WORK is to begin on the new Policing College at Cookstown following revelations that the Justice Department is to fully fund the project.
In a statement to the Mid Ulster Mail, a spokesperson said the Justice Department had provided in its draft budget ‘all the capital funding’ .
Construction work is expected to begin in May next year while work on design and procurement begins next month.
The £140m college, was one of the police reforms recommended in the Patten report almost ten years ago.
And the 210-acre Desertcreat site was selected almost seven years ago.
A draft budget proposal unveiled by the department on Tuesday said the Stormont executive has agreed to provide the final £30m for the project.
The new college will also offer training facilities for the fire and rescue service and prison officers.
While Finance Minister Sammy Wilson had earmarked the College for funding in the draft budget on December 15, there had been concerns that there would not be enough cash in the Department of Health budget.
Last August it was stated that both the Department of Health, which was providing funding towards the training of the Fire and Rescue Service at the new College, as well as the Department of Justice, which is footing the bill for training the police and prison service personnel must jointly fund the project. And that if one forfeited funding, the business plan would be nul and void with the project going back to the drawing board.
However following intense lobbying by the local council and political representatives, it was revealed this week that the DoJ will fully fund the project.
SDLP MLA Patsy McGlone discovered this week through an Assembly question that the Health Minister had provided no funds for the college which raised fears that the project may be put on hold.
However in a response to a press inquiry by the Mid Ulster Mail, a DoJ spokesperson said: “The draft budget provides DoJ with all the capital funding required to deliver the public services training college at Desertcreat.
“That means that a contribution from DHSSPS for the capital investment needed for the construction of the college is not needed. Subject to agreement of a final Budget and DFP approval of the business case,”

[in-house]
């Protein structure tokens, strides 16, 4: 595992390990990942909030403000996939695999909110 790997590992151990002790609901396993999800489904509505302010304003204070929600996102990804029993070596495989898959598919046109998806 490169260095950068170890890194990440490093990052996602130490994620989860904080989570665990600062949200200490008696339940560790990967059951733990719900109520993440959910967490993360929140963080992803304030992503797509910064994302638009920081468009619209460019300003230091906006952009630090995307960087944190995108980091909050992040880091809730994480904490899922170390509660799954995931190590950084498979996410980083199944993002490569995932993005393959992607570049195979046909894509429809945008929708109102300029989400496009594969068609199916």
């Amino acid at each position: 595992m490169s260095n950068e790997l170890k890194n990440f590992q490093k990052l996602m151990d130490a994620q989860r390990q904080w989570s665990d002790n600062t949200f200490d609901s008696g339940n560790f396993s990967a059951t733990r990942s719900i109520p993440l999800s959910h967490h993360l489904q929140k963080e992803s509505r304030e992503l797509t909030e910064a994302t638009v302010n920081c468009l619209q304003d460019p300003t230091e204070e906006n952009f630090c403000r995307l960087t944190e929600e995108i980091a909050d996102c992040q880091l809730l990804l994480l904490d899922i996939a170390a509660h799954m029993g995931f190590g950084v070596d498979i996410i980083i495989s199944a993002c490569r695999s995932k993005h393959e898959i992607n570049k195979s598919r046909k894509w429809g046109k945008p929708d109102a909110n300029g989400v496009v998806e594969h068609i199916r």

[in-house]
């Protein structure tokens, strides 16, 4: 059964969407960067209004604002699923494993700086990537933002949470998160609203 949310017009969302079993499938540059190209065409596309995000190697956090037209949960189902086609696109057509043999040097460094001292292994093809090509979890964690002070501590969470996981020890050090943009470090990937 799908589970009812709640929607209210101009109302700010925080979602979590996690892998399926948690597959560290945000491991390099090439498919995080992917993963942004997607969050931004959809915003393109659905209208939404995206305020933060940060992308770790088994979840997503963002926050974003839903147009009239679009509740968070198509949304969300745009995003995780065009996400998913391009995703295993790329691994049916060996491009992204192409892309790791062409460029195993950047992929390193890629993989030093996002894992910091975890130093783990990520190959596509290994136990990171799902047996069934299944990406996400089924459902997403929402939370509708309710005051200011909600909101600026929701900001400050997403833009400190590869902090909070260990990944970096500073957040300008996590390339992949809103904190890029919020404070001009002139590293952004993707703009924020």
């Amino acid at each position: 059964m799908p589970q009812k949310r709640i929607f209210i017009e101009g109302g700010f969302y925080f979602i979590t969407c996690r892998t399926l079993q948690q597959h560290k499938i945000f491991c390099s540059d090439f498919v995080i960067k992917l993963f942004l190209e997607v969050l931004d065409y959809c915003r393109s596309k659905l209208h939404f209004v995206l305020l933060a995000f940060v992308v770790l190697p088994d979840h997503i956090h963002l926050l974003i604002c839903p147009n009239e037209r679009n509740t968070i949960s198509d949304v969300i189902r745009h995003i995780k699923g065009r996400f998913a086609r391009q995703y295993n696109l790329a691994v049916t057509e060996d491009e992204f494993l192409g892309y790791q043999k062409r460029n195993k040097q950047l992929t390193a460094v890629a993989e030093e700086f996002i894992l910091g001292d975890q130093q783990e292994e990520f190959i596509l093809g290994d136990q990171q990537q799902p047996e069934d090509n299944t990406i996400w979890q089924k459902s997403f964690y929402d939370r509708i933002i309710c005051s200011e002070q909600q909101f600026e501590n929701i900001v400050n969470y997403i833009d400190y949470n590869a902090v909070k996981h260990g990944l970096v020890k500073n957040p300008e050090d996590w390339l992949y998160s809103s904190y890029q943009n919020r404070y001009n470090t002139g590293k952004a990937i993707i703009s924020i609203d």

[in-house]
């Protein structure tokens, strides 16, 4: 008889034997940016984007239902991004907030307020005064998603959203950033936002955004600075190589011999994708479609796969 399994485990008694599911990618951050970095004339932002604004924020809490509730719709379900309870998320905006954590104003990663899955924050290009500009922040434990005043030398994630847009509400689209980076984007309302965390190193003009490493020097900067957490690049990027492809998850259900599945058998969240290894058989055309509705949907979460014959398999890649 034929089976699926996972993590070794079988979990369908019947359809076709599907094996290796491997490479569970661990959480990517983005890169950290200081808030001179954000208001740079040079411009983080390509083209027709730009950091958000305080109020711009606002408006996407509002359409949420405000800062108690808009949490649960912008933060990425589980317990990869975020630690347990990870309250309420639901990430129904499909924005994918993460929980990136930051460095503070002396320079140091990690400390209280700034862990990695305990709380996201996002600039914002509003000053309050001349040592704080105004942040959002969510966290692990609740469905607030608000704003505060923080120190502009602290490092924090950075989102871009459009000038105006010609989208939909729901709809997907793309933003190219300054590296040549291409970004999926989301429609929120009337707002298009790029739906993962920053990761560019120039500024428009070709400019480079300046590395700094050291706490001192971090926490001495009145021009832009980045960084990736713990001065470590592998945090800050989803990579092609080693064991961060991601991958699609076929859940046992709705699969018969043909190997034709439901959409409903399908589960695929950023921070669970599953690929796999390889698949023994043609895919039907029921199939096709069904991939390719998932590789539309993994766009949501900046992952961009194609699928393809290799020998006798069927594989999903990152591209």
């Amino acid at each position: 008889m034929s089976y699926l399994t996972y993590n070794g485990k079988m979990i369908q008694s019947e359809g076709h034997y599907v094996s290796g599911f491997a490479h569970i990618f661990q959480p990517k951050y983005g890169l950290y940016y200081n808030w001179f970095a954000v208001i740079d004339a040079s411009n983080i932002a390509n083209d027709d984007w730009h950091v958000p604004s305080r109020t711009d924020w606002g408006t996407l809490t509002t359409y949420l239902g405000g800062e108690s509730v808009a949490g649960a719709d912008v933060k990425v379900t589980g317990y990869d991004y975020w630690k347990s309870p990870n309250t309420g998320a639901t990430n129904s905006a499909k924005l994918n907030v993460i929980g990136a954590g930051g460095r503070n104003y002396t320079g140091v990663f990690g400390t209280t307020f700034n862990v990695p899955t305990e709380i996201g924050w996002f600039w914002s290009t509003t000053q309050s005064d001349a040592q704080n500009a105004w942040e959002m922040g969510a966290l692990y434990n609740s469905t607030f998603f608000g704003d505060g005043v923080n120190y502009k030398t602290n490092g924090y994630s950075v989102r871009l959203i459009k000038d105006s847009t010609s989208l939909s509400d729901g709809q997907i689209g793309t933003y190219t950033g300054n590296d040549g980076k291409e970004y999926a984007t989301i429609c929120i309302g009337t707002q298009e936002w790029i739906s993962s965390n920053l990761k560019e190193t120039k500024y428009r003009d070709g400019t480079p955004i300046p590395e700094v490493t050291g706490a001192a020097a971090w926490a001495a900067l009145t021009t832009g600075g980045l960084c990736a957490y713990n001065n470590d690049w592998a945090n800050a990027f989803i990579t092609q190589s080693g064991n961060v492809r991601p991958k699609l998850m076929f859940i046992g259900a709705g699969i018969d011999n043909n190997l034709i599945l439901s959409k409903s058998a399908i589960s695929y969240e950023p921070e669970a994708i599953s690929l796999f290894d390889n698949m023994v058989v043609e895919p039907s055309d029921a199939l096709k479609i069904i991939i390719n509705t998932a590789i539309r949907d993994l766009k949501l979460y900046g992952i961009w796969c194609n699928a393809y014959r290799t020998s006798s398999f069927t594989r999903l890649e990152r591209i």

The Mid Ulster MLA welcomed the DoJ move. “I would not be too annoyed which method is used or which department is used so long as the work is started on such a major project within the district that will have both short term business advantages and longer term policing and economic advantages,” said Mr McGlone.
Ulster Unionist Councillor Trevor Wilson said it has been a long campaign to get the college to Cookstown. “Now that the commitment from the Justice Department is there, hopefully this will bring a much needed boost to the construction industry and the economy in Mid Ulster.
“It is worth noting the commitment by the Executive that local firms would benefit from this. I would be very keen that this commitment is followed through,” he added.
However, Councillor Wilson said he understood there has yet to be negotiations over revenue costs. “After talking to the Health Minister’s office, they have confirmed that neither the Justice Department or the Department of Finance and Personnel have been in contact with him to discuss revenue costs.”
Councillor Wilson explained that if the college is to train the fire service there would have to be negotiations on costs. “This begs the question. Has the Justice Minister confirmed the fire and rescue service training will move to Desertcreat. No one seems to have asked the question about the revenue costs.”
According to the statement from the Justice Department the timeline is as follows: Design completion and procurement prequalification will begin in February 2011 and run until November 2011.
There will be a detailed procurement process leading to appointment of contractor which will run from November 2011 to April 2012 and construction of college will begin in May 2012 and be completed by June 2014.